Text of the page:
Forced migration and protracted crises: A multilayered approach

Forced migration and protracted crises: A multilayered approach
  • Forced migration is a crisis centred in developing countries. At its root are the same ten conflicts which have accounted for the majority of the forcibly displaced every year since 1991, consistently hosted by about 15 countries – also overwhelmingly in the developing world.
  • Most drivers of violence – and resulting cycles of displacement and protracted crisis situations – are due to structural, developmental, economic and political factors. Real and substantial improvements can only come about by addressing root causes.
  • Agriculture cannot be an afterthought when addressing the immediate and longer-term needs of the forcibly displaced and of the community hosting them. In the face of enormous challenges, it remains the backbone of rural livelihoods. Maintaining food production and rebuilding the agricultural sector are fundamental conditions, and the agriculture sector is an engine of stabilization and recovery for people living in or fleeing from fragile contexts.
  • Food security, sustainable agricultural practices, access to and management of natural resources, employment and social protection benefits are all key in sustaining peace efforts, mitigating the adverse impact of climate change and supporting populations affected by forced migration to transition towards durable and sustainable solutions.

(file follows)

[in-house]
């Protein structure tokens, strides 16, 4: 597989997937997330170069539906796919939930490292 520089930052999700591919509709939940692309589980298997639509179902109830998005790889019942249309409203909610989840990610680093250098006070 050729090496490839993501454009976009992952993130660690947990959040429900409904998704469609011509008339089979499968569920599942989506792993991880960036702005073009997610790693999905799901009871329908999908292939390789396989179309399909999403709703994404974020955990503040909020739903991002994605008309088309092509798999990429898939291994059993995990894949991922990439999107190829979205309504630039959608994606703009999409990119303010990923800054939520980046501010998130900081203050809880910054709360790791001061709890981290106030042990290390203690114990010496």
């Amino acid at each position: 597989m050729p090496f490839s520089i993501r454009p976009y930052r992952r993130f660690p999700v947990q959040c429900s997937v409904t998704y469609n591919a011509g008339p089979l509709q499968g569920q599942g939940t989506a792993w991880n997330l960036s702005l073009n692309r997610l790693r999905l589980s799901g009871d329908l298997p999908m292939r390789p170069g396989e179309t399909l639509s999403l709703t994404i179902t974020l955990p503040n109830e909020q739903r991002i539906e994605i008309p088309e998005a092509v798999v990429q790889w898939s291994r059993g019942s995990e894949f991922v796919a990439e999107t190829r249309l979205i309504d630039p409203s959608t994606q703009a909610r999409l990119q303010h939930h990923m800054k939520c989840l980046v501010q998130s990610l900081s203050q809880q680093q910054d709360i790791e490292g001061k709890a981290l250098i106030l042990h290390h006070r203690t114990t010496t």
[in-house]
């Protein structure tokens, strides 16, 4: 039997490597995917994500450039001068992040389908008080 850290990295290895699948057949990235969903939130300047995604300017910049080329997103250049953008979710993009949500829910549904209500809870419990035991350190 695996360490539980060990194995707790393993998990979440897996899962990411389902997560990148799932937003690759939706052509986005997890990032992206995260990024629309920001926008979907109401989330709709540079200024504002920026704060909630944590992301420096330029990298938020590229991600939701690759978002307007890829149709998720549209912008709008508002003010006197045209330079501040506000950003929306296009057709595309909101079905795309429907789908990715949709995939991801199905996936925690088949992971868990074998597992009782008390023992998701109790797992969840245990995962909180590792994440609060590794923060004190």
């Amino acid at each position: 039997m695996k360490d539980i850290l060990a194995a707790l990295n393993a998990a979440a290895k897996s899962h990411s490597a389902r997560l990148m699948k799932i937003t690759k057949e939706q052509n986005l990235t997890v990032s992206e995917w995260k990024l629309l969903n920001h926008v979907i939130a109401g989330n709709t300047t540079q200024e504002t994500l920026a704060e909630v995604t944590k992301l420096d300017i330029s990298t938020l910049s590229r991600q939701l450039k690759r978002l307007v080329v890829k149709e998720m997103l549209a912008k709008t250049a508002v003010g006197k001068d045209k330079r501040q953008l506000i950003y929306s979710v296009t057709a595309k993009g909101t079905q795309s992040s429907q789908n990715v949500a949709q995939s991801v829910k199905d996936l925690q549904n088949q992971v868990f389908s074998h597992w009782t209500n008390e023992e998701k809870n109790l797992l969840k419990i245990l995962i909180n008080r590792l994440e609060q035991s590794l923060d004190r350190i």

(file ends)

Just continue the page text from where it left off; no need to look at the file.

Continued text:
• Support to affected populations needs to be associated with investments in the community of origin and destination to avoid a relapse into conflict and to work towards durable and sustainable solutions for all.
  • Building the self-reliance of the forcibly displaced is crucial in enabling them to become agents of their own development and of the communities hosting them, particularly when displacement is protracted.
  • Strengthening livelihoods and food security in areas bordering countries of origin and in the areas where IDPs are settled is not only cost-efficient, but it also leads to longer-term social and economic benefits once countries stabilize.

Read full report here.

Original source: FAO.
Posted on 27 October 2017